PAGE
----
Let’s talk makeup brushes!
I’m inspired to do this because lately I’ve been e-bombarded by ads telling me to buy the latest and greatest makeup brushes. The variety of brushes — styles, handle lengths, bristle thicknesses, angles, and on and on — is mind-boggling, as are some of the prices. Sorry, I’m not paying more for one makeup brush than I am for a nice new shirt or pair of shoes. What are these $50+ brushes made of, imported albino yeti fur?
Until recently, I never bought or used separate makeup brushes at all. I used whatever came with the drugstore makeup I bought, usually little sponge-tipped applicators or velour puffs. With some eyeshadows, I used (and still use) my fingertips. Then when I started dabbling in higher-end makeup I started reading more reviews and watching video reviews, and many people used brushes and seemed to get better results.
I bought a few inexpensive brushes and quickly discovered that I have an issue that you may or may not share: I am extreeeeeemely nearsighted, to the point of being legally blind without my glasses. When I apply makeup, I have to have my face so close to a mirror that my nose is almost touching it, so I cannot use brushes with a long or even standard-size handle.
Travel sizes to the rescue! Here are two small sets that I bought at Ulta: Eco Tools Fresh & Flawless 5-Piece Complexion Set and Eco Tools 6-piece Cosmetic Set (the latter counts the bag as one of the pieces, and it is handy for travel). The SRP is $14.99 and $11.49, respectively, but I got them on sale, plus you can find this brand at Target and other big box stores.
I love these little brushes and while I’m still learning how to best use them, I gotta admit that cheap sponge-tipped applicators just aren’t cutting it any more. They now feel so hard and harsh. Some better makeup items come with their own brushes.
If you’ve never used makeup brushes before and would like to make the leap, start small. First, decide what you want them for — mineral foundation, blush, eyeshadow? The company e.l.f. makes a variety of $1 brushes that you can try individually without a big hit to your pocketbook. Before I realized how my vision issue would affect using makeup tools, I bought a long-handled e.l.f. brush for powder foundation and it was fine except that I couldn’t see what I was doing.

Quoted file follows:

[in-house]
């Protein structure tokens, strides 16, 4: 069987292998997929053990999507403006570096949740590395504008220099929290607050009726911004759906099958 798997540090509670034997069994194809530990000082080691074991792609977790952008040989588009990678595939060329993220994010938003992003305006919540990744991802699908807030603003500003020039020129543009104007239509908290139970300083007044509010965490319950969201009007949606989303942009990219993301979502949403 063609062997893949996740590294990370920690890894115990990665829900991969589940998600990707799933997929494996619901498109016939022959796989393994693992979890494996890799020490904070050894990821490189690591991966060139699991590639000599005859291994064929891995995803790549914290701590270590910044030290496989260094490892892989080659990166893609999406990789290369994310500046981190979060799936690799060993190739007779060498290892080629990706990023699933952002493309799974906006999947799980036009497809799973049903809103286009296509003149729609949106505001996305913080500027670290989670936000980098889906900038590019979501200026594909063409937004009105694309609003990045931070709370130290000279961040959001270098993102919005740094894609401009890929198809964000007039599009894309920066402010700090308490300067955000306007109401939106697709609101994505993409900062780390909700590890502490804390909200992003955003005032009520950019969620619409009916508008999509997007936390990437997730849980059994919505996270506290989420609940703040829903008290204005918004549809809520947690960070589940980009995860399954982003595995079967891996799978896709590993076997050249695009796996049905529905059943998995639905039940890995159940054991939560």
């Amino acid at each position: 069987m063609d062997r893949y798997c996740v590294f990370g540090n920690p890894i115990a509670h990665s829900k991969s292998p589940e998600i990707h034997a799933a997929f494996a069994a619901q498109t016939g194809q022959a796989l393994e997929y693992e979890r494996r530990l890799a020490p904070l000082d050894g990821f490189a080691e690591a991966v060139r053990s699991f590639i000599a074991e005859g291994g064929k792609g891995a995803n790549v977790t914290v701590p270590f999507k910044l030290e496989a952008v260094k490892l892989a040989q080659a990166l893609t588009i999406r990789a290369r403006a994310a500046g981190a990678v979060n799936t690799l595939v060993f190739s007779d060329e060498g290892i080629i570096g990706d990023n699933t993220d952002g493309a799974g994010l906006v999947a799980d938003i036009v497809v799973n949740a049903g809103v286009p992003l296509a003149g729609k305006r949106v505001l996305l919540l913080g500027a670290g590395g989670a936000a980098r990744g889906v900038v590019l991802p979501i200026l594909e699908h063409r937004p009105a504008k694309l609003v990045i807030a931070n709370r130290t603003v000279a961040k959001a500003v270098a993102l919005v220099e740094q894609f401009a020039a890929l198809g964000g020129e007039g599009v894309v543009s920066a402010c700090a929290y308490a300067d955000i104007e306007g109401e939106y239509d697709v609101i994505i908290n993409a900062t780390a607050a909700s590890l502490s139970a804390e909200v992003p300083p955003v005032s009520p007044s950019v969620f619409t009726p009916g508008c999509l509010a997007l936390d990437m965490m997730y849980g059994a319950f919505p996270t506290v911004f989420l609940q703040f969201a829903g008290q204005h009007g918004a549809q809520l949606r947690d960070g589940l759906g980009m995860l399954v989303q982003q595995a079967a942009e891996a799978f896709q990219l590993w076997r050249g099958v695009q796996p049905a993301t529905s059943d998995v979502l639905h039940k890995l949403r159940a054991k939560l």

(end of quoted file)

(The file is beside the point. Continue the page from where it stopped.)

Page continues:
I also recommend watching some how-to videos about brushes if you’re so inclined. One of my favorite beauty products reviewers is EmilyNoel83 on YouTube who also has a channel and Facebook page called Beauty Broadcast. I have no illusions that I will ever look like her — for one thing she’s young enough to be my daughter (she features her beautiful mom in a couple of her videos!), and she used to be an on-TV personality — but I love many of her tips and suggestions. Two of her videos about brushes are called My Most-Used Makeup Brushes! and Favorite ELF Brushes!
Emily does wear heavier makeup than I would be comfortable with but I can see how to tone things down for my age and for a look I’d like. And I used to be envious of what I thought was her perfect skin, but a recent video she did about melasma (the skin discoloration from pregnancy; she’s currently 8 months pregnant with her first child) showed me that (a) her skin isn’t perfect, and (b) she covers up discolorations with makeup like the rest of us. Big props to her for showing us those “before” pictures and giving us encouragement!
Which digresses from the brush topic. I’m still really a brush newbie. Do you use brushes? Which ones? Have you found some real winners, either in price or performance or both?